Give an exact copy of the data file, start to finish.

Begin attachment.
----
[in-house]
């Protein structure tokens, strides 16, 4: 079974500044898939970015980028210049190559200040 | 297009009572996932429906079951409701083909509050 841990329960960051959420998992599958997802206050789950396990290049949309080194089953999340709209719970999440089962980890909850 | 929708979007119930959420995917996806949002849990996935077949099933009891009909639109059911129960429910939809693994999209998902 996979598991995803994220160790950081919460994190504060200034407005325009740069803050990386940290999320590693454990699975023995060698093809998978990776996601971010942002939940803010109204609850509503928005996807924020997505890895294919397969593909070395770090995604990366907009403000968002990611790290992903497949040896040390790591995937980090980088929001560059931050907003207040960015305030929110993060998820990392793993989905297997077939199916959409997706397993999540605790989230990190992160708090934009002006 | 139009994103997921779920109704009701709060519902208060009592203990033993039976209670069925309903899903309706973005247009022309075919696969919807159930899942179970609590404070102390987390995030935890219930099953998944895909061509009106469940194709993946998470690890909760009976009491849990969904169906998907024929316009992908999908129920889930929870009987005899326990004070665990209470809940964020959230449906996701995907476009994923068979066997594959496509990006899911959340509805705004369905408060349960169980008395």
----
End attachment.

[in-house]
């Protein structure tokens, strides 16, 4: 079974500044898939970015980028210049190559200040 | 297009009572996932429906079951409701083909509050 841990329960960051959420998992599958997802206050789950396990290049949309080194089953999340709209719970999440089962980890909850 | 929708979007119930959420995917996806949002849990996935077949099933009891009909639109059911129960429910939809693994999209998902 996979598991995803994220160790950081919460994190504060200034407005325009740069803050990386940290999320590693454990699975023995060698093809998978990776996601971010942002939940803010109204609850509503928005996807924020997505890895294919397969593909070395770090995604990366907009403000968002990611790290992903497949040896040390790591995937980090980088929001560059931050907003207040960015305030929110993060998820990392793993989905297997077939199916959409997706397993999540605790989230990190992160708090934009002006 | 139009994103997921779920109704009701709060519902208060009592203990033993039976209670069925309903899903309706973005247009022309075919696969919807159930899942179970609590404070102390987390995030935890219930099953998944895909061509009106469940194709993946998470690890909760009976009491849990969904169906998907024929316009992908999908129920889930929870009987005899326990004070665990209470809940964020959230449906996701995907476009994923068979066997594959496509990006899911959340509805705004369905408060349960169980008395």